Eighty years ago, in May 1941, seven months before the United States entered the Second World War, Helen Keller visited the Rochester School for the Deaf and was asked if she thought that democracies would triumph over totalitarian aggressors, Helen replied "Yes, definitely, after a long, hard fight. Justice and truth are embodied in human democratic institutions.”
In a year filled with challenges, including a bizarre idea that circulated on social media questioning Helen Keller’s existence, let us celebrate Helen’s birthday this June 27th with a salute to her unwavering advocacy for justice, truth and knowledge.
Happy birthday to this awesome woman who spoke truth to power!
[Typewritten Text] Helen Keller’s address to the Senior Class at Columbia Preparatory School May 27, 1941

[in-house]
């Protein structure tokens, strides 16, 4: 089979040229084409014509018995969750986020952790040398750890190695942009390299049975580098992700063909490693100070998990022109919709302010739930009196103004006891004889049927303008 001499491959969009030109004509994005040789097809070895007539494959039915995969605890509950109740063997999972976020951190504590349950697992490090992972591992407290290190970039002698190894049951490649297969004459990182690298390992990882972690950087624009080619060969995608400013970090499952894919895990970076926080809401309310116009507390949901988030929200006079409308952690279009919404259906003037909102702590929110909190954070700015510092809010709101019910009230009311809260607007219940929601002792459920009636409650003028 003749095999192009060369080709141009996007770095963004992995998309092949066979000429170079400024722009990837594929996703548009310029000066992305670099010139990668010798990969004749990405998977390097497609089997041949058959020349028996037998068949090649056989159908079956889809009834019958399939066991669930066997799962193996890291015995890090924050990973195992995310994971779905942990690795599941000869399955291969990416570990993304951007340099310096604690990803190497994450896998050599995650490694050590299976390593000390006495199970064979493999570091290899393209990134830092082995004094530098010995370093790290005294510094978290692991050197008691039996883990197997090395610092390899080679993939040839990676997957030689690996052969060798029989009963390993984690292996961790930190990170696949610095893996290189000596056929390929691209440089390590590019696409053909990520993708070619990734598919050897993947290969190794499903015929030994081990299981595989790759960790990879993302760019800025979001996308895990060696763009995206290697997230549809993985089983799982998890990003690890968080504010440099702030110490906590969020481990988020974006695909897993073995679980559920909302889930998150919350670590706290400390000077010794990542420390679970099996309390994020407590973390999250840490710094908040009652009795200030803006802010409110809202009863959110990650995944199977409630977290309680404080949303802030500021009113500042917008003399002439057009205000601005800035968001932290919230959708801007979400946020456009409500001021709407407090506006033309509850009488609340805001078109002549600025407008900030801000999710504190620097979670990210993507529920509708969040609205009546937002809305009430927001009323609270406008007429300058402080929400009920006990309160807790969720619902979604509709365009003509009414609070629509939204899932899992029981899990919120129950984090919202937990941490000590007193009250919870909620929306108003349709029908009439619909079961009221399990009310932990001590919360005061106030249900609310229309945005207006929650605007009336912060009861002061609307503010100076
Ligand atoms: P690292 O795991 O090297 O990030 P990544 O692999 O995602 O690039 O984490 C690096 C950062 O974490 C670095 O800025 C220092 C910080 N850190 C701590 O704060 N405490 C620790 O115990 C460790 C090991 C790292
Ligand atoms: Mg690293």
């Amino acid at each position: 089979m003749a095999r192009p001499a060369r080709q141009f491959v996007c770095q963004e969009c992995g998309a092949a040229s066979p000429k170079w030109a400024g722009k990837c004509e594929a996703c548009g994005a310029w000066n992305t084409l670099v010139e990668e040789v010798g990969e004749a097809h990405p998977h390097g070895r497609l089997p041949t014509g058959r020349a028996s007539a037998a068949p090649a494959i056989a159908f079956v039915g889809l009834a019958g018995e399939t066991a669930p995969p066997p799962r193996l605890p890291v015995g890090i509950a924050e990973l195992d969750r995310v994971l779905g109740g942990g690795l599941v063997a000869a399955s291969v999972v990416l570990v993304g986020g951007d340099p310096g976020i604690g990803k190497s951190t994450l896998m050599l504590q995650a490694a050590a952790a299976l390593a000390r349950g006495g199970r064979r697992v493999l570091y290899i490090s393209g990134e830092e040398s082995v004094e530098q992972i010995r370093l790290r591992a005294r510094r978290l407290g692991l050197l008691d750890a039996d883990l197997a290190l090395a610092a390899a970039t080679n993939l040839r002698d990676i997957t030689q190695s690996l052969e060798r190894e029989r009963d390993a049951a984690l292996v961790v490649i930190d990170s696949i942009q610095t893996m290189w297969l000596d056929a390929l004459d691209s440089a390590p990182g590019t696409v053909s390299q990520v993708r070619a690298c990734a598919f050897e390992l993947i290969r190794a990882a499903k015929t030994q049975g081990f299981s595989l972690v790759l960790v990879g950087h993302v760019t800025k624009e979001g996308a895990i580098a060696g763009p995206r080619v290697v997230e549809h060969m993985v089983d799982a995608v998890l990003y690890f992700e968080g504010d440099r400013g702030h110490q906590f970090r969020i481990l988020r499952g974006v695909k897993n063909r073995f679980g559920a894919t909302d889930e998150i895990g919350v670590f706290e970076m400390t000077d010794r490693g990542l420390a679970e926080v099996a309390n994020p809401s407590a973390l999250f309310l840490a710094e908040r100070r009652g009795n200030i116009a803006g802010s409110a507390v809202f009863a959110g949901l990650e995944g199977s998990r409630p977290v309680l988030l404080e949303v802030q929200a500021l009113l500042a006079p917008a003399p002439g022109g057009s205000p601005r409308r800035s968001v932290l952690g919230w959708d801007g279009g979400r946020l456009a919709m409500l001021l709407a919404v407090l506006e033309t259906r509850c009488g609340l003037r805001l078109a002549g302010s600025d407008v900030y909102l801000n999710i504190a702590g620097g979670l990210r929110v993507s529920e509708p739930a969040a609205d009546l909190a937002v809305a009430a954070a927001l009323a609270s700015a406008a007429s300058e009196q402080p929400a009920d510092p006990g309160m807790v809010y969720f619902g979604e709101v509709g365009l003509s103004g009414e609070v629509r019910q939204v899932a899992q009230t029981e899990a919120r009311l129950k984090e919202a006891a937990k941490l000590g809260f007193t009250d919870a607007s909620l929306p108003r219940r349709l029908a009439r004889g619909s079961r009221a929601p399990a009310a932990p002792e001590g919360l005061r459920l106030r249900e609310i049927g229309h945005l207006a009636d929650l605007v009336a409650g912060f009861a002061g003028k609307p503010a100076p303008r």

My message to you, dear girls is this: A few years from now you will be out in the world. You will find it full of harsh challenge and difficulty. But no matter what happens, hold fast to the ideal world you have looked upon during your student days. Believe in your own powers, find out what you can do best and do that as your proudest achievement. Look upon each obstacle you encounter as a race in which to throw your courage and intelligence. Remember, much of the world’s noblest achievement has been wrought by people with a heavy handicap.
“Blow your bugles of faith
Set the wild echoes flying,”
and it will be wonderful for you to discover how other lives respond with inspiration and beauty.
HELEN KELLER [End of Typewritten Text]
From the Helen Keller Archive: Remarks by Helen Keller on the dedication of the Rochester School of the Deaf and commencement at Columbia Prepatory School.